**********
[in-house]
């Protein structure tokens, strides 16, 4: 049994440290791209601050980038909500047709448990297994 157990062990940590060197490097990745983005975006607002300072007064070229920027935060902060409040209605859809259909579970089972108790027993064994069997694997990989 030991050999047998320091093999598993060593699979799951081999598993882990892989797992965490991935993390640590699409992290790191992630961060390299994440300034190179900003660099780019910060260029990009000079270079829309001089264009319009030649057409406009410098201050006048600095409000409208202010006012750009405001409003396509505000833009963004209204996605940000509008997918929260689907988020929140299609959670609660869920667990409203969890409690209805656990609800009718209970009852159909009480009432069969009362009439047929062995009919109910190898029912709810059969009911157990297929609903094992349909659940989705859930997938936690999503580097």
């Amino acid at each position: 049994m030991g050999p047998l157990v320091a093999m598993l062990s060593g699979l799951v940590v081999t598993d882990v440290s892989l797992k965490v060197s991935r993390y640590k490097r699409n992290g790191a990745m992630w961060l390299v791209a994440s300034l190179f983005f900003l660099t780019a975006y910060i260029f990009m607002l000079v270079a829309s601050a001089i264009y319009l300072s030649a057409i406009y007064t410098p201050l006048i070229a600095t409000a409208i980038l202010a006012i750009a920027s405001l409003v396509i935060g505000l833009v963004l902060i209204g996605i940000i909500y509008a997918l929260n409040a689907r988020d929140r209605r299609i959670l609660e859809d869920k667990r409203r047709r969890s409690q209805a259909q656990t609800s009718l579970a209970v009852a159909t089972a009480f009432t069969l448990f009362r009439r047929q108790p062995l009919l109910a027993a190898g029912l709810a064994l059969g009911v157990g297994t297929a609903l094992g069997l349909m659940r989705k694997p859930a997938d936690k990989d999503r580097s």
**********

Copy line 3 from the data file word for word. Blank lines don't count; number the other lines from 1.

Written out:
């Amino acid at each position: 049994m030991g050999p047998l157990v320091a093999m598993l062990s060593g699979l799951v940590v081999t598993d882990v440290s892989l797992k965490v060197s991935r993390y640590k490097r699409n992290g790191a990745m992630w961060l390299v791209a994440s300034l190179f983005f900003l660099t780019a975006y910060i260029f990009m607002l000079v270079a829309s601050a001089i264009y319009l300072s030649a057409i406009y007064t410098p201050l006048i070229a600095t409000a409208i980038l202010a006012i750009a920027s405001l409003v396509i935060g505000l833009v963004l902060i209204g996605i940000i909500y509008a997918l929260n409040a689907r988020d929140r209605r299609i959670l609660e859809d869920k667990r409203r047709r969890s409690q209805a259909q656990t609800s009718l579970a209970v009852a159909t089972a009480f009432t069969l448990f009362r009439r047929q108790p062995l009919l109910a027993a190898g029912l709810a064994l059969g009911v157990g297994t297929a609903l094992g069997l349909m659940r989705k694997p859930a997938d936690k990989d999503r580097s």